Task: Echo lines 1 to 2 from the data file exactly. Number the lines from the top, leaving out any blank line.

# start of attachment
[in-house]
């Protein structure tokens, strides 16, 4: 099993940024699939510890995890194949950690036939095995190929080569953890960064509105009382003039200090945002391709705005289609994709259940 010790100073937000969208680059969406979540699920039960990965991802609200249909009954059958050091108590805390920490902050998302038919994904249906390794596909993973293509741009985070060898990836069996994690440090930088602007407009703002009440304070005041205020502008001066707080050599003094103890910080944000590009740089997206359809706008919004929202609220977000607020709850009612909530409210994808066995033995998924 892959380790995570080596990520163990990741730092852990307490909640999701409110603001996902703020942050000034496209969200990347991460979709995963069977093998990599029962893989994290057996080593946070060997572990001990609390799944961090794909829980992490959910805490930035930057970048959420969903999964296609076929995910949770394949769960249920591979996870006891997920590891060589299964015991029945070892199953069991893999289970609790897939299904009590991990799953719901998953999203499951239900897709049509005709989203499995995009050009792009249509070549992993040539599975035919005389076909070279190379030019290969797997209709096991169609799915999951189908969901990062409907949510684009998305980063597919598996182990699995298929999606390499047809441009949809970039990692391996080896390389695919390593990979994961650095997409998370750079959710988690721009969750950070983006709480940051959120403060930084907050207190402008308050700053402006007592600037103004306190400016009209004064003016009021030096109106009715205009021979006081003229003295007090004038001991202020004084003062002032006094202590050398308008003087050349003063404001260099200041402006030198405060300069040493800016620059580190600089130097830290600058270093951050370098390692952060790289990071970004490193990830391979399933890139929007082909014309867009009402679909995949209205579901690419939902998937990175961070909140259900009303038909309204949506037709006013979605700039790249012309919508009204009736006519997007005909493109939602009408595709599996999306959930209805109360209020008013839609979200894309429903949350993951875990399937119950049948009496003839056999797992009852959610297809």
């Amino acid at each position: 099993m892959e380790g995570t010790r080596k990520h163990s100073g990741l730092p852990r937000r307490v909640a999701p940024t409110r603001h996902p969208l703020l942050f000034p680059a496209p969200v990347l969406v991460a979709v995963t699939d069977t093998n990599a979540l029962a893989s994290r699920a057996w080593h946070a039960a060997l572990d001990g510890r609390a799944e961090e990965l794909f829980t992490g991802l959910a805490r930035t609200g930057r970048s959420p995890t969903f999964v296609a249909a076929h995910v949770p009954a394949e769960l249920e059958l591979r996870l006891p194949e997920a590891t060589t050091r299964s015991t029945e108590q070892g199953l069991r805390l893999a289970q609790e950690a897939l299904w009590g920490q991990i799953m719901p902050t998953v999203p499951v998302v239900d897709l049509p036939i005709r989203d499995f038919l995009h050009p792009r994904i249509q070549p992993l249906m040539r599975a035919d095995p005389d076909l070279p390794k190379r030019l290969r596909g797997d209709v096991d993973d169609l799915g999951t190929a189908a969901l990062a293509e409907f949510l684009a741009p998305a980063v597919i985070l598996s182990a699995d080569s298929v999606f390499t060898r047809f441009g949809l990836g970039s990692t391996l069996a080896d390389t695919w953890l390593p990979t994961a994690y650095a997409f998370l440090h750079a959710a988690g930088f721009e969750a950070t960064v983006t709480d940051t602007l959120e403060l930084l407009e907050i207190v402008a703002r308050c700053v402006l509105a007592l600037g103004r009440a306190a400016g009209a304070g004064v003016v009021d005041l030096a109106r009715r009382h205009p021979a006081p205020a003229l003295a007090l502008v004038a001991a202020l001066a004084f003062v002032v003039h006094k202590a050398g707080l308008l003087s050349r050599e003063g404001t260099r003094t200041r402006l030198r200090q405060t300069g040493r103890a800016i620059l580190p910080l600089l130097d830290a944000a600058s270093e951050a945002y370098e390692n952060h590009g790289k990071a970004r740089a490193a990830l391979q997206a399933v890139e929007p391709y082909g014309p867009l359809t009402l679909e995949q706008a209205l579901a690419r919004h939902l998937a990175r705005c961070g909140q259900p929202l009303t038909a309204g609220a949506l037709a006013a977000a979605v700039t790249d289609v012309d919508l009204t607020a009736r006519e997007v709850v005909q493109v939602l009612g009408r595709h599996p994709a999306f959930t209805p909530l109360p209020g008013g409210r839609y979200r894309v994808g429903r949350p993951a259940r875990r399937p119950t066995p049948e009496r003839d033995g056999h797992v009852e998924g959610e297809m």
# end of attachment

[in-house]
């Protein structure tokens, strides 16, 4: 099993940024699939510890995890194949950690036939095995190929080569953890960064509105009382003039200090945002391709705005289609994709259940 010790100073937000969208680059969406979540699920039960990965991802609200249909009954059958050091108590805390920490902050998302038919994904249906390794596909993973293509741009985070060898990836069996994690440090930088602007407009703002009440304070005041205020502008001066707080050599003094103890910080944000590009740089997206359809706008919004929202609220977000607020709850009612909530409210994808066995033995998924 892959380790995570080596990520163990990741730092852990307490909640999701409110603001996902703020942050000034496209969200990347991460979709995963069977093998990599029962893989994290057996080593946070060997572990001990609390799944961090794909829980992490959910805490930035930057970048959420969903999964296609076929995910949770394949769960249920591979996870006891997920590891060589299964015991029945070892199953069991893999289970609790897939299904009590991990799953719901998953999203499951239900897709049509005709989203499995995009050009792009249509070549992993040539599975035919005389076909070279190379030019290969797997209709096991169609799915999951189908969901990062409907949510684009998305980063597919598996182990699995298929999606390499047809441009949809970039990692391996080896390389695919390593990979994961650095997409998370750079959710988690721009969750950070983006709480940051959120403060930084907050207190402008308050700053402006007592600037103004306190400016009209004064003016009021030096109106009715205009021979006081003229003295007090004038001991202020004084003062002032006094202590050398308008003087050349003063404001260099200041402006030198405060300069040493800016620059580190600089130097830290600058270093951050370098390692952060790289990071970004490193990830391979399933890139929007082909014309867009009402679909995949209205579901690419939902998937990175961070909140259900009303038909309204949506037709006013979605700039790249012309919508009204009736006519997007005909493109939602009408595709599996999306959930209805109360209020008013839609979200894309429903949350993951875990399937119950049948009496003839056999797992009852959610297809």